George was not the only victim of Diocletian's persecution -- in Britain, saints Alban, Aaron, and Julius of Caerlon were said to have suffered (Hole, p. 105). Alban's story was particularly interesting, in that he had to make a miraculous river crossing to reach his own place of execution, and his executioner went blind as he struck the fatal stroke (DictSaints, p. 6). But that wasn't enough to make him Britain's patron saint.
OxfordCompanion adds that George was the patron of the Order of the Garter, founded by Edward III in 1348. It has met on April 23, St. George's day, ever since, except for a brief interruption during the reign of Edward VI (Hole, p. 116, who thinks Edward disliked St. George. There were also orders devoted to George in Aragon and Prussia; Hole, p. 115.) Simpson, p. 105, says that Edward III added St. George's name to the English battle cry during the siege of Calais at about the same time. This doubtless helped make him popular in England.
Hole, p. 115, says that he was certainly England's patron saint by the time of the Battle of Agincourt (1415). It is possible that his cult is older; a legend eventually arose that Richard I had called upon St. George during the siege of Acre in the Third Crusade (Saul, p. 93; Hole, p. 114). Hole, p. 115, says that several of his alleged relics were brought to Europe following the First Crusade. And Hole, p. 103, says that George's legend was known in the time of the Venerable Bede. But Saul, p. 171, says that the evidence of Richard introducing George's cult into England is weak.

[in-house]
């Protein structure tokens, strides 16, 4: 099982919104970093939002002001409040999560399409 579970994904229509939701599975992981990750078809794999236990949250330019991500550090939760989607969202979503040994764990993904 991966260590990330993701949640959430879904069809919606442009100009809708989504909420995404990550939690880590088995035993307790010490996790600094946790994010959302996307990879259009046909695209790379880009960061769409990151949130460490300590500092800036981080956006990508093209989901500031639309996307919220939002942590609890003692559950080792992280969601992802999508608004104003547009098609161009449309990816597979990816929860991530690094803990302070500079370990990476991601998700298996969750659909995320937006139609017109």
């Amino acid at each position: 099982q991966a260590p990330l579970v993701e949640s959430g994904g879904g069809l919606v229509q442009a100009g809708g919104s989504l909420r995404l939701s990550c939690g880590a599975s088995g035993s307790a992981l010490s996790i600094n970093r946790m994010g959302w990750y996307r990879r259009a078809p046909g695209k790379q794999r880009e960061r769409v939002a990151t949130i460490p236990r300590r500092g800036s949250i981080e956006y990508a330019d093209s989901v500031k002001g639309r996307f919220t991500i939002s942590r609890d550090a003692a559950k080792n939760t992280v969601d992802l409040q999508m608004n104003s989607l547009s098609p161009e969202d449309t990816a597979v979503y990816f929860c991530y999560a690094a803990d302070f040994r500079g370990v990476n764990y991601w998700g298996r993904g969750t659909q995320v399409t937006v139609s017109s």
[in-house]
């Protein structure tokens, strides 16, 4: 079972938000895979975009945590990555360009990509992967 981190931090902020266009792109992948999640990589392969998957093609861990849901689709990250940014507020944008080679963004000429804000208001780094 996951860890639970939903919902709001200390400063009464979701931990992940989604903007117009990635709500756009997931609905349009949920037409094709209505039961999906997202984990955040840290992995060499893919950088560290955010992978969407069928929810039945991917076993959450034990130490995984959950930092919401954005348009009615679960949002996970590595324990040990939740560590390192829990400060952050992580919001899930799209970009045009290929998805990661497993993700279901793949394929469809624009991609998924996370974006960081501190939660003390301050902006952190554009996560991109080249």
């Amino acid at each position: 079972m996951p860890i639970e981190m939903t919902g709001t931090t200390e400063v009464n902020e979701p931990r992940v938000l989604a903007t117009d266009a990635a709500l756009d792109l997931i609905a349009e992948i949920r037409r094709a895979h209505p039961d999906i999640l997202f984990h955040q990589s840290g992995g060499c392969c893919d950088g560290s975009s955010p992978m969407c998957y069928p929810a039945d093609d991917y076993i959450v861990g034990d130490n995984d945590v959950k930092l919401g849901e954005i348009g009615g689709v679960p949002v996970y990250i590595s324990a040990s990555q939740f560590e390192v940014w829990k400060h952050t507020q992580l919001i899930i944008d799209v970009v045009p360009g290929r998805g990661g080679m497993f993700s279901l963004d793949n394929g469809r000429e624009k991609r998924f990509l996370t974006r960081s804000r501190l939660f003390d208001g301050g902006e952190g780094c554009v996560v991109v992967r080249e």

Simpson, p. 105, notes that George was celebrated by a guild in Norwich by 1389, and they had equipment for an elaborate pageant by 1408. George's feast day was made an official holiday in 1415 (reign of Henry V). Alexander, p. 253, suggests however that he gained his fame at the time of the Third Crusade, since a soldier-saint would appeal to the British crusaders. We know that RIchard III supported his cult in the 1480s (Saul, p. 195).
According to Simpson, p. 106, by 1532 the girl George rescued was reputed to be St. Margaret -- i.e. St. Margaret of Antioch, whose dates are unknown but who was a pagan converted to Christianity who was oppressed by her father and who was swallowed by a dragon which later threw her up (DictSaints, p. 152). This is the only St. Margaret associated with a dragon, although the ties with George are at best tenuous (and Simpson maintains Margaret was fictitious, which makes it interesting that Jean Darc once claimed to have heard her...). The two were both found in the famous Golden Legend (Simpson, p. 107), one of the earliest printed books in English, so that may have cemented the link.
Alternately, Simpson, p. 115 (and preceding pages) mentions a sort of a "hobby dragon" tradition parallel to the hobby horse. She hints that this would cause Saint George the Dragon Slayer to be attracted to hobby horse celebrations.